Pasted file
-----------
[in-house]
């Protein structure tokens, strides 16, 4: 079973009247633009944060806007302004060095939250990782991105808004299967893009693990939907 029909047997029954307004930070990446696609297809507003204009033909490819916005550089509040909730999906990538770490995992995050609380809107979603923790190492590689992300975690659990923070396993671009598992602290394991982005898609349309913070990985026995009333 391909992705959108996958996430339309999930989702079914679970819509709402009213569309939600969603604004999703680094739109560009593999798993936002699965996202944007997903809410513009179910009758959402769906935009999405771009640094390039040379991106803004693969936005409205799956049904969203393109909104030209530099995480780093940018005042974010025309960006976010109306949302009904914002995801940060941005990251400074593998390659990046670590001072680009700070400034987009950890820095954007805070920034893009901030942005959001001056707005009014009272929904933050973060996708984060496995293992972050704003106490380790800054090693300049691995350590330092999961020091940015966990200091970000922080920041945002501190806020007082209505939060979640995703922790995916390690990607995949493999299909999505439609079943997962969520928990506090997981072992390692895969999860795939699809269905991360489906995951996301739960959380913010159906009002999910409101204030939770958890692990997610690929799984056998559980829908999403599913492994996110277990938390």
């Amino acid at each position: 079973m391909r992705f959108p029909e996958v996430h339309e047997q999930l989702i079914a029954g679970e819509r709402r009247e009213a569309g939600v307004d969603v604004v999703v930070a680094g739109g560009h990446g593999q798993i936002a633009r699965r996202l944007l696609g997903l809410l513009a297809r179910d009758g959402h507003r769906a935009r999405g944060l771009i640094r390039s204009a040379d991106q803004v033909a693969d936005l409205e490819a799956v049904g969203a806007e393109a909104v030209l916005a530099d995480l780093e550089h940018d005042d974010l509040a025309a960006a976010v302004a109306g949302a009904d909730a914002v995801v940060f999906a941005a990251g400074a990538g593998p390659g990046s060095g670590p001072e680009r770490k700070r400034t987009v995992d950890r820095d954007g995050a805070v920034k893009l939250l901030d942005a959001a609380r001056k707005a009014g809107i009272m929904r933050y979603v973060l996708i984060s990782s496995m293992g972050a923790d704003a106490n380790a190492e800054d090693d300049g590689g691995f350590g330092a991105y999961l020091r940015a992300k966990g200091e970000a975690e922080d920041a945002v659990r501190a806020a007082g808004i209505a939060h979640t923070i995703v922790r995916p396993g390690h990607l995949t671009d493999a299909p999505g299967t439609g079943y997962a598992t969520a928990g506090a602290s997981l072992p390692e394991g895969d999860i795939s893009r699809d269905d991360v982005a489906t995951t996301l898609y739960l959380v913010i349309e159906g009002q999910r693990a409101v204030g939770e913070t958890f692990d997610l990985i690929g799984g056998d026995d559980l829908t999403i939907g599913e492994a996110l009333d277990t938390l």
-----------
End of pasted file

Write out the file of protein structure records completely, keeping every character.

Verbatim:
[in-house]
């Protein structure tokens, strides 16, 4: 079973009247633009944060806007302004060095939250990782991105808004299967893009693990939907 029909047997029954307004930070990446696609297809507003204009033909490819916005550089509040909730999906990538770490995992995050609380809107979603923790190492590689992300975690659990923070396993671009598992602290394991982005898609349309913070990985026995009333 391909992705959108996958996430339309999930989702079914679970819509709402009213569309939600969603604004999703680094739109560009593999798993936002699965996202944007997903809410513009179910009758959402769906935009999405771009640094390039040379991106803004693969936005409205799956049904969203393109909104030209530099995480780093940018005042974010025309960006976010109306949302009904914002995801940060941005990251400074593998390659990046670590001072680009700070400034987009950890820095954007805070920034893009901030942005959001001056707005009014009272929904933050973060996708984060496995293992972050704003106490380790800054090693300049691995350590330092999961020091940015966990200091970000922080920041945002501190806020007082209505939060979640995703922790995916390690990607995949493999299909999505439609079943997962969520928990506090997981072992390692895969999860795939699809269905991360489906995951996301739960959380913010159906009002999910409101204030939770958890692990997610690929799984056998559980829908999403599913492994996110277990938390």
């Amino acid at each position: 079973m391909r992705f959108p029909e996958v996430h339309e047997q999930l989702i079914a029954g679970e819509r709402r009247e009213a569309g939600v307004d969603v604004v999703v930070a680094g739109g560009h990446g593999q798993i936002a633009r699965r996202l944007l696609g997903l809410l513009a297809r179910d009758g959402h507003r769906a935009r999405g944060l771009i640094r390039s204009a040379d991106q803004v033909a693969d936005l409205e490819a799956v049904g969203a806007e393109a909104v030209l916005a530099d995480l780093e550089h940018d005042d974010l509040a025309a960006a976010v302004a109306g949302a009904d909730a914002v995801v940060f999906a941005a990251g400074a990538g593998p390659g990046s060095g670590p001072e680009r770490k700070r400034t987009v995992d950890r820095d954007g995050a805070v920034k893009l939250l901030d942005a959001a609380r001056k707005a009014g809107i009272m929904r933050y979603v973060l996708i984060s990782s496995m293992g972050a923790d704003a106490n380790a190492e800054d090693d300049g590689g691995f350590g330092a991105y999961l020091r940015a992300k966990g200091e970000a975690e922080d920041a945002v659990r501190a806020a007082g808004i209505a939060h979640t923070i995703v922790r995916p396993g390690h990607l995949t671009d493999a299909p999505g299967t439609g079943y997962a598992t969520a928990g506090a602290s997981l072992p390692e394991g895969d999860i795939s893009r699809d269905d991360v982005a489906t995951t996301l898609y739960l959380v913010i349309e159906g009002q999910r693990a409101v204030g939770e913070t958890f692990d997610l990985i690929g799984g056998d026995d559980l829908t999403i939907g599913e492994a996110l009333d277990t938390l």